I try to carry a spare magazine with my P365xl. Not because I think I'm gonna get in a big ol' gun fight but because sometimes things happen. Once I found that I had lost my magazine from my gun when I got home. I reached down to unholster before changing clothes and found the magazine was missing. I knew immediately when the gun was in hand. Had I needed my gun, I would have had 1 round in the chamber and needed a reload. Had that happened, I would have been able to pull the spare 15 round magazine I keep and charge the weapon. I found that magazine in the truck shortly after. I don't use that holster anymore since it clearly doesn't protect the magazine release. 

Summary

There's a lot of missing information I'd like answered. Did he have a red dot? What setup did he run? We won't know for a while, if ever. We do know this, he was successful in stopping that attacker. I am extremely grateful he was successful. I am very pleased to see such accuracy and speed in this situation. I wish he never had to deploy his gun. Evil exists in our world. We have to put it down when it shows up. If you ever have to help out, I hope that you took the above information and questions and put it to use. God Bless. 

26 June 2022

SCOTUS Gun Ruling and You - If you’re reading this, it probably doesn’t directly impact you.

The ruling is very simple as it does two things. Firstly, it confirms that you have the right to carry a gun in public and secondly, the last of the hold out states like Maryland and New Jersey who’s carry permits required a good reason can’t require a good reason any more. That’s it. They can still demand training, fees etc but can’t demand you show a good reason. That’s it. 

Of the 50 states, 42 of those states are Shall Issue or Constitutional Carry and in most cases, both of those. Most of America lives in those 42 states. The last of the 8 states use a May Issue system. Some of those states have counties that are fairly permissive on issuance and there’s a high chance you’ll get a permit but it's dependent on the location. The problem is mostly with a few of those 8 states like New York, Maryland, New Jersey and Hawaii and a few restrictive counties who simply never or almost never issue everyday citizens permits for general self defense reasons. The ruling forces those states into a Shall Issue system instead of a May Issue system. They can still deny a permit to violent people or persons with mental health issues and are still subject to background checks.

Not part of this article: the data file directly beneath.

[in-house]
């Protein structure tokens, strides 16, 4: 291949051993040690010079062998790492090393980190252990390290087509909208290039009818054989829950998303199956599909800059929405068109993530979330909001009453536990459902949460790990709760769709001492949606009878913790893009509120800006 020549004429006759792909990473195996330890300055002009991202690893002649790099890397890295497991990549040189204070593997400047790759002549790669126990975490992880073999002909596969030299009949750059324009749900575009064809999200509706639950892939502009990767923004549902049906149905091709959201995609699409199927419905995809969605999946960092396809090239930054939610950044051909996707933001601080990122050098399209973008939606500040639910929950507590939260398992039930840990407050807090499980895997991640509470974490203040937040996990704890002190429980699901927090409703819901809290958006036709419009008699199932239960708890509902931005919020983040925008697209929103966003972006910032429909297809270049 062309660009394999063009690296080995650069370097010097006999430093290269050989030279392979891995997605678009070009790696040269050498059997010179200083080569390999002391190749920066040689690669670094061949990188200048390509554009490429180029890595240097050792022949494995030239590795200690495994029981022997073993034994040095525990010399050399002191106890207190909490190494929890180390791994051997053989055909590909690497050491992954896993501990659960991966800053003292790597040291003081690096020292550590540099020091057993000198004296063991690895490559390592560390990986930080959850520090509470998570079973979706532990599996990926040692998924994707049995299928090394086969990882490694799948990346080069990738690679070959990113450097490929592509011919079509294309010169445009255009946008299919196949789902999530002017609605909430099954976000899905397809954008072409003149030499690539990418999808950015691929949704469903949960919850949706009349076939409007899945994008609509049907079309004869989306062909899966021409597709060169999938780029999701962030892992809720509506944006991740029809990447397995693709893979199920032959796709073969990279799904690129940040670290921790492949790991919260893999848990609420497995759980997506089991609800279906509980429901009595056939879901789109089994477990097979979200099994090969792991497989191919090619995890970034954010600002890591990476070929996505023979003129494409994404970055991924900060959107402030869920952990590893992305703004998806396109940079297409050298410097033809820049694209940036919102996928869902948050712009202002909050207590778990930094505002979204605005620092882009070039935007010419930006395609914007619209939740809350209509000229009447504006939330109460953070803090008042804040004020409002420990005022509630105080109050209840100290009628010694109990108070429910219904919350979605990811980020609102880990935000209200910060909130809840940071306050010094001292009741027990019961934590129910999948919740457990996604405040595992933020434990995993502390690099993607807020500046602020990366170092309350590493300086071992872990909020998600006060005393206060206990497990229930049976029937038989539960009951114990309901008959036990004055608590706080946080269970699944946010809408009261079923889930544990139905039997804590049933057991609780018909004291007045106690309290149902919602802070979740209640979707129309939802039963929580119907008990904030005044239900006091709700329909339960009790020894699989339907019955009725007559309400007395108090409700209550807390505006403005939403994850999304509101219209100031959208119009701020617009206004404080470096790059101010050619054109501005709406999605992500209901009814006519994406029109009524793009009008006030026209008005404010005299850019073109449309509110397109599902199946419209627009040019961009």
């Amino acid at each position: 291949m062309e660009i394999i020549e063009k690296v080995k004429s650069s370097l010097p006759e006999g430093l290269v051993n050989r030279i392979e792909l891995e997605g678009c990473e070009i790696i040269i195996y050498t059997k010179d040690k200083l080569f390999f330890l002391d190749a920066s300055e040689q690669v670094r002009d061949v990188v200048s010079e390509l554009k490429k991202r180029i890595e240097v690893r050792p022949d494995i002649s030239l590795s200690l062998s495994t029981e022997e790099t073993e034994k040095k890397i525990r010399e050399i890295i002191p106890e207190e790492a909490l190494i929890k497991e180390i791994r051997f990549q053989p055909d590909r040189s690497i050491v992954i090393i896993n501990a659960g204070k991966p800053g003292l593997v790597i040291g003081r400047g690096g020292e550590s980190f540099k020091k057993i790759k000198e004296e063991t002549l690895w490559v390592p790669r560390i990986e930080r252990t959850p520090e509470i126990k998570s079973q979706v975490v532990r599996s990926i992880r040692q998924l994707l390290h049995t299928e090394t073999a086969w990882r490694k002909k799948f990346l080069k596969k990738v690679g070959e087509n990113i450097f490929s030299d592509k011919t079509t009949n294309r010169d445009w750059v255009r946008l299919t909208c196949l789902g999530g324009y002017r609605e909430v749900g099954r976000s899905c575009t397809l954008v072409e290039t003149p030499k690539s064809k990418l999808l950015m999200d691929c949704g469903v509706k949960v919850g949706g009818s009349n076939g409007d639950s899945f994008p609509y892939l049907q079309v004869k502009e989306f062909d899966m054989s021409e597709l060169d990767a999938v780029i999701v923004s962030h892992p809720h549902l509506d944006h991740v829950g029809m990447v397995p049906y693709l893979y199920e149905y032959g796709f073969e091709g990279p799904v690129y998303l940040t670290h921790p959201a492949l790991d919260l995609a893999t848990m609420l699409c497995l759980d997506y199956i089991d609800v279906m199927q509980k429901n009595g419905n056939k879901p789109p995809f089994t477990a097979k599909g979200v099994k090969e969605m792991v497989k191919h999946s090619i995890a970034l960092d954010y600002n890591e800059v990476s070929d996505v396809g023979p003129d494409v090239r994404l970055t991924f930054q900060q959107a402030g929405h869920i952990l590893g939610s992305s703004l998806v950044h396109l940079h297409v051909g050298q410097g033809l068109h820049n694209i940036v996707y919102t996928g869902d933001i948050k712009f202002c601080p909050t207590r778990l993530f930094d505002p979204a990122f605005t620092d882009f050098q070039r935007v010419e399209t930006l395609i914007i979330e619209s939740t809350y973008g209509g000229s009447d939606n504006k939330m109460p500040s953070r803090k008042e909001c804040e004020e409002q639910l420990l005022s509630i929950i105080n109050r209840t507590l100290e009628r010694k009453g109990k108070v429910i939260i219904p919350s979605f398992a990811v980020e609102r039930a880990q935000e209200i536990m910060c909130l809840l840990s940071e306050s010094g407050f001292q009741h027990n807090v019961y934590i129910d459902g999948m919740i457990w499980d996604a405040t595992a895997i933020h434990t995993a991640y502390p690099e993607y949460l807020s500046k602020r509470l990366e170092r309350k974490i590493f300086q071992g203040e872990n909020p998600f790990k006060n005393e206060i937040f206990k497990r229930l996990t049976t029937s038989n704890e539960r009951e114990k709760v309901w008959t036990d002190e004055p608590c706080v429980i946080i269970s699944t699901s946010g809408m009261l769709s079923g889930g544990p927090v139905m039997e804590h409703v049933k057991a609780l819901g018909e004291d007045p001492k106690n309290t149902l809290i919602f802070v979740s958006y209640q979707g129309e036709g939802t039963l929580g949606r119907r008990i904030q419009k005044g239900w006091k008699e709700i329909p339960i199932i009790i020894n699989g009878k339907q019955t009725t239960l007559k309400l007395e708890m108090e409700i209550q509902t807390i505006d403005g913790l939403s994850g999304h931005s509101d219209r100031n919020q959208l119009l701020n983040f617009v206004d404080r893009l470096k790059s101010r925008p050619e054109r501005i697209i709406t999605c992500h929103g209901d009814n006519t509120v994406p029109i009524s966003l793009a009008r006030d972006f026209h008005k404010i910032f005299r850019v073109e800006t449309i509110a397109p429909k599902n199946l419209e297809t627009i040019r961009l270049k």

Why is this a good thing? Let me give you an example. Someone I know is a realtor who has a carry permit in a Shall Issue state for specific instances. In Maryland or New Jersey, she wouldn’t be issued a permit because she can’t show a good reason. She has a good generalized reason and if she explained that reason to the average, everyday person they would likely agree it's common sense but she can’t provide tangible evidence to prove it such as court documents or police records and thus these states would deny her a carry permit. 

In reality, this ruling does affirm the in-public thing but it’s mostly focused on impacting those last few political regions where the ruling class doesn’t want you to carry a gun.

No, there won’t be Wild West gun fights on every street corner. It's not going to be Gunfight at the OK Corral (which BTW was a failure of gun control). I've had a few people say that to my face over the last 12 years and it's NEVER come true. We’ve had something like 30 years of Shall Issue permits and the Wild West argument hasn’t turned in to a thing. Making NY state fall in line won’t change that suddenly making it true. If you want to know what'll happen, take a look at Illinois after they started implementing a Shall Issue system after a similar court ruling. People got permits and almost immediately started defending themselves from criminals. It's been a big win. 

That said, there is a real probability that the mechanisms this case operates on will have a major impact on gun laws like magazine limitations and the Left's favorite boogie man, Bans on Features and Accessories for Common Rifles also known as an Assault Weapons Ban. I say this as the text of the Opinion makes room for "common" guns. At 10's of millions, I would say that semi-auto, centerfire rifles with Features are common.

What I am hoping for is a new fight in the court system that focuses on these Gun Feature Bans that ultimately results in NFA Title II weapons like Short Barrel Rifles and Shotguns and hopefully silencers being removed from the NFA. Interestingly, there are already cases in the system that we're waiting on this case to be argued. 

Fundamentally, this is a HUGE blow to Controllers here in the US. Hawaii, New Jersey and California are already getting applications for permits and have noted their head folks have instructed permitting agencies to by-pass the old Need requirement. New York is acting like a spoiled brat so we'll see how long it takes them to comply. 

09 June 2022

Mass Shootings Take Place in Flat Ranges - Why Magazine Limits Will Fail to Save Lives

 In the world of shooting sports, the term flat range refers to the environment where shooters practice in a static environment. There is little to no stress and you aren't being shot back at. Sometimes you can move around but usually the targets don't move. Almost every range, indoor or outdoor, is a flat range. Maybe you have a paper target on a track at an indoor range or you have paper or steel targets near a tall dirt berm outdoors. Maybe the ground is dirt and grass, maybe it's concrete or gravel. Maybe you have a designated lane, maybe you have open lateral movement. Regardless, the flat range is a low stress environment that doesn't present what some refer to as a two-way range. Most mass shooting occur in "gun free zones" where the one person who has a gun in a "gun free zone" is free to do as they please. Sadly, that appears to be murder.